Dhi Qar’s health and environment committee head Abdulamir Salim at the time slammed the proposal and said it posed a “real threat to the health and security of the province’s citizens.”

      Nasiri said he “doesn’t know the justifications for such request” when he was asked why Dhi Qar was mainly chosen to bury the radioactive waste, he dubbed as “poisonous” and “hard to deal with.”

      But he said Dhi Qar for the past three years has strived in getting rid the province from these pollutants especially it had specified a quota in its budget to do so.

      “Dhi Qar for the past three years has been active by working with the relevant ministries such as health and environment to lift these waste radioactive, maybe that’s why they chose Dhi Qar to bury these wastes,” he said.

      He added: “Dhi Qar is the most environmentally qualified province to be pollutant-free.”

      Incessant wars
      An official Iraqi study in 2010 found more than 40 sites across the country that were contaminated with high levels or radiation and dioxins.

      Iraq “without doubt” suffers from these radioactive pollutants inherited from “continuous wars” starting in the 1980s Iraqi-Iran war to the Gulf War in 1990s till 2003, when the United States used highly advanced weapons – including depleted uranium – in its efforts to topple …

      • rogerthat

        Hussein’s regime, the governor lamented.

        “As a result of these wars, these waste produced exacerbated people’s health including high rates of cancer,” he added.

        Four-month-old Taki Kassim, diagnosed with cancer, lies in a bed covered with protective net, at Al-Iskan hospital in Baghdad. (File photo: AP)

        However, it is not only war-produced pollutants that harm people’s health in Iraq – in addition, there is a lack of quality controls imposed on imported goods.

        Radioactive material is also “the result of imports of car parts from Japan to the province,” he added.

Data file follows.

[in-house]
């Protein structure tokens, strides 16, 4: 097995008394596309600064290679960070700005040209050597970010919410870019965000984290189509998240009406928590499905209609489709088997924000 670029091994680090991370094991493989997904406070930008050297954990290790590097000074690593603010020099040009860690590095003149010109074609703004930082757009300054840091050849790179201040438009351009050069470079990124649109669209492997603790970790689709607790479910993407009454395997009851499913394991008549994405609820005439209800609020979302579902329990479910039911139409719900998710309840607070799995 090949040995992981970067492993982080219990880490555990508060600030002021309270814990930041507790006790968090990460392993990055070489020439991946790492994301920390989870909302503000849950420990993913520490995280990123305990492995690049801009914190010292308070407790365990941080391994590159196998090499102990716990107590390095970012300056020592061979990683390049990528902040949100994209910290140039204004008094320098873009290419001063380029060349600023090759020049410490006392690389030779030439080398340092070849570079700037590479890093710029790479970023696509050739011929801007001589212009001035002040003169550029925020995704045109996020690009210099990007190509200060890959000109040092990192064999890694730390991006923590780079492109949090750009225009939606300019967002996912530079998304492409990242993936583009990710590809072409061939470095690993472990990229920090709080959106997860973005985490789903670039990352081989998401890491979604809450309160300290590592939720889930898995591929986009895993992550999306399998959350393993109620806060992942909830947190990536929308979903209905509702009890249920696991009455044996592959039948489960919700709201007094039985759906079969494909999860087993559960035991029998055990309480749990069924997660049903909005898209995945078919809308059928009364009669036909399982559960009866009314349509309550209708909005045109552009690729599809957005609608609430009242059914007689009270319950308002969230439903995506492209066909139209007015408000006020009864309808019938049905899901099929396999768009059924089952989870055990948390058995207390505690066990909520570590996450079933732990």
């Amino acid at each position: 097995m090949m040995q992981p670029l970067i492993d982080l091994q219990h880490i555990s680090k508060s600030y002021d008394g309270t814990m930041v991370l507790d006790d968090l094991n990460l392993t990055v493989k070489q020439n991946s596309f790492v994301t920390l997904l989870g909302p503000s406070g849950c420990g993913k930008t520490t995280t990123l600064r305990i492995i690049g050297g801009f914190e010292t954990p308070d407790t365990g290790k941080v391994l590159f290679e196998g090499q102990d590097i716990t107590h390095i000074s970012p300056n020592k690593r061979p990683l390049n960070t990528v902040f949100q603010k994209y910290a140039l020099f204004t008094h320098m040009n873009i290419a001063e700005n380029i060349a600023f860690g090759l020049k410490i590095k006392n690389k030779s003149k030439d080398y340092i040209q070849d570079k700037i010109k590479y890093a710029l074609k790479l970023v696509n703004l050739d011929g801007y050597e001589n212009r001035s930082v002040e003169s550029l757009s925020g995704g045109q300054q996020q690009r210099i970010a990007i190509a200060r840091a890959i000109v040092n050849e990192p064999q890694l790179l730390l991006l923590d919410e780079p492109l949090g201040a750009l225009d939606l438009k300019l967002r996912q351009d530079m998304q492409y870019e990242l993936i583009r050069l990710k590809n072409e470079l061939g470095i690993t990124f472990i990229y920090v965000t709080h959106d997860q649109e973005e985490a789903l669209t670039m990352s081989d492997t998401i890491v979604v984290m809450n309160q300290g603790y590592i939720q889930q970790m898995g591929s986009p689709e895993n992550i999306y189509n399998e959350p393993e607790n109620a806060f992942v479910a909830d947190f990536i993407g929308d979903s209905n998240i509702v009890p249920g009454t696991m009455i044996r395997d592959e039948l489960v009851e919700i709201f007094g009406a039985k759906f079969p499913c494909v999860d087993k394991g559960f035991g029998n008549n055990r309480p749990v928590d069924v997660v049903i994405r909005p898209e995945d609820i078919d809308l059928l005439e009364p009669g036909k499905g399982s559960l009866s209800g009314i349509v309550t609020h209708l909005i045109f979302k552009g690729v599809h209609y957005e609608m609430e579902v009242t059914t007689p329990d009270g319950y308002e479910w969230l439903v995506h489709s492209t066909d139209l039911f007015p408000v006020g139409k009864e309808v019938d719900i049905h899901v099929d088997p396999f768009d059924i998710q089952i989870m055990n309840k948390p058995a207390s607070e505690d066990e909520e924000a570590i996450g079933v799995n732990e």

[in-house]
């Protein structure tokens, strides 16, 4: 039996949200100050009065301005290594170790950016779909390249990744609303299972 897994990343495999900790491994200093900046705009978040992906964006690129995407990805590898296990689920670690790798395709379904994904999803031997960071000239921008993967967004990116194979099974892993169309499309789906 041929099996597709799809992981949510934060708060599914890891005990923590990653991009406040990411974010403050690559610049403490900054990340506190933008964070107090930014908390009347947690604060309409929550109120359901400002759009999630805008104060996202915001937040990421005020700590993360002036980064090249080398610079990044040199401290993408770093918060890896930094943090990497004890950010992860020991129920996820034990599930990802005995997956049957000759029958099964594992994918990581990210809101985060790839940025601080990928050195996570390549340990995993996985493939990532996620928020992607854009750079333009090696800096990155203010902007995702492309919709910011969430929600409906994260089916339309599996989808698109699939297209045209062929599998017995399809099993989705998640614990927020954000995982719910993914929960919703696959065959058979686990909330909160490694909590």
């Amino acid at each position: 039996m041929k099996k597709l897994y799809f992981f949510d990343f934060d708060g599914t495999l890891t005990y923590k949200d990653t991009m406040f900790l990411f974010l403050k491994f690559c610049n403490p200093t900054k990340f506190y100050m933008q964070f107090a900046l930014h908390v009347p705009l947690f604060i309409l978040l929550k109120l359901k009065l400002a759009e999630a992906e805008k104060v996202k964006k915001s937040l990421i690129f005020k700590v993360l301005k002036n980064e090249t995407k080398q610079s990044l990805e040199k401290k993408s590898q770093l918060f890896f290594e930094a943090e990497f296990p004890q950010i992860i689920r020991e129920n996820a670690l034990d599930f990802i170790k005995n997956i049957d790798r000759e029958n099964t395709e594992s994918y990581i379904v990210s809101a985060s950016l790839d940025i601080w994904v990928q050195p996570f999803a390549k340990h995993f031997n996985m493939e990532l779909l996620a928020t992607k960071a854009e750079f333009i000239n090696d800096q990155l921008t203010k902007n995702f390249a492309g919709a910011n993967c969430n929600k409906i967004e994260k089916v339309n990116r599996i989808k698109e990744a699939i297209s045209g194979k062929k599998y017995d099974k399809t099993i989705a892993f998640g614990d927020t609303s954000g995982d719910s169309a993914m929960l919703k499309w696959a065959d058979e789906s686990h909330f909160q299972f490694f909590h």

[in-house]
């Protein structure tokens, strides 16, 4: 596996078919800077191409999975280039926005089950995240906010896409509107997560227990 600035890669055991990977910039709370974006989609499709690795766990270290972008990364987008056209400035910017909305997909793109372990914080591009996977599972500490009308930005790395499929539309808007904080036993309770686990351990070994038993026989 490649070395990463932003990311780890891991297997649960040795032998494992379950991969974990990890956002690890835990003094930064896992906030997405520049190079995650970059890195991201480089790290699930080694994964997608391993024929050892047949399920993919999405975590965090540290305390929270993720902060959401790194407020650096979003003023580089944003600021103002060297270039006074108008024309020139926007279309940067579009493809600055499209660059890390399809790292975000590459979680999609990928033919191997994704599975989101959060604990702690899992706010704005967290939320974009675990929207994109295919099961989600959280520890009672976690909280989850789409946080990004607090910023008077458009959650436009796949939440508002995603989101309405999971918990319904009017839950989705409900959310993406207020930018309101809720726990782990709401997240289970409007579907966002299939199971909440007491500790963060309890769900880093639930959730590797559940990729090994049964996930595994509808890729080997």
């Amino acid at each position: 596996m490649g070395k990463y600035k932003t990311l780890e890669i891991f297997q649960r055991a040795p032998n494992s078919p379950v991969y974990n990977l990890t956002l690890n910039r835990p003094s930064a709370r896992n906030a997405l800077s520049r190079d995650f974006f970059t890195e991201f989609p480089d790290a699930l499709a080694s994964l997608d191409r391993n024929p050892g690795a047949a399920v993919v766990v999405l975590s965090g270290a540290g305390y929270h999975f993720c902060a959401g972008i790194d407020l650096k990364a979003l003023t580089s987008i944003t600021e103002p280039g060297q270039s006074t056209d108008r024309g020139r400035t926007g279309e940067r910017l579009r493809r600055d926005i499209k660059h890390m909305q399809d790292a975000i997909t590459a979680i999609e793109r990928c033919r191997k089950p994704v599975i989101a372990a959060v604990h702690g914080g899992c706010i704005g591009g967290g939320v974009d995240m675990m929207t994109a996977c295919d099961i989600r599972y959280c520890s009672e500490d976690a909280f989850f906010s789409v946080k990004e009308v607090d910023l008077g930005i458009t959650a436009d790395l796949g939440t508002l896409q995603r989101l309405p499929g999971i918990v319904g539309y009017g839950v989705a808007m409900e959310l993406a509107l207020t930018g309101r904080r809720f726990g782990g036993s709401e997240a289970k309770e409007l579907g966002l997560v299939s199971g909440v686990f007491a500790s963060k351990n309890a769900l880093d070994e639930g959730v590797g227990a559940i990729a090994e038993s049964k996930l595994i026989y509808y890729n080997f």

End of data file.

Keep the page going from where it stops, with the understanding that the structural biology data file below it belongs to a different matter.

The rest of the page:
“We worked to eliminate these wastes from the province and bury it in areas specialized for these radioactive material.”

        Areas around Iraqi cities such as Najaf, Basra and Fallujah accounted for more than 25 percent of the contaminated sites, with the southern city of Basra – the frontline during Iran-Iraq war and the Gulf War – having 11 sites, according to the 2010 study.

        The study, carried out by the environment, health and science ministries found that scrap metal yards in and around the capital Baghdad and Basra contain high levels of ionizing radiation, which is thought to come from depleted uranium used in munitions during the first Gulf war and since the 2003 invasion.

        “The U.S. army unfortunately caused an increase in these radioactive material by using uranium and its advanced arms that use a lot of harmful radioactive material,” Nasiri said. …

  • PhilipUpNorth PhilipUpNorth

    Why is the living Pacific Ocean suddenly dying?
    Tepco tells us that a little water leaks here and there from pipes and tanks.
    Tepco assures us that 257 tonnes of molten nuclear fuel is at the bottom of reactor and containment vessels.
    All the models tell them this is where the corium came to a stop.
    The earthquakes may have cracked some of those vessels, or some of those pipes.
    A little of the cooling water they spray into the containment vessels might leak out through those cracks.
    Some contaminated water in trenches under the plant might be leaking through gravel trench floor into the ground.
    But, taken altogether, these leaks cannot possibly account for the Sudden Great Pacific Ocean Dieoff we see.
    (Tepco assures everyone.)

    But, nevertheless, here it is.
    The sudden Collapse Of The Pacific Ocean Ecosystem.
    How could all this death possibly be traced back to a few leaks at Fukushima? (Tepco might wonder).

    This is how.
    Instead of a few "leaks" here and there, as Tepco and Japan would have us believe,
    The corium from up to 3 reactors has burned right through their reactor vessels, dropped onto the floor of their containment vessels, and has eaten through all the concrete and steel, right out of the bottoms of the reactor buildings.
    Now the corium is being constantly bathed in an underground river, leaching tonnes of radionuclides right into the Pacific Ocean.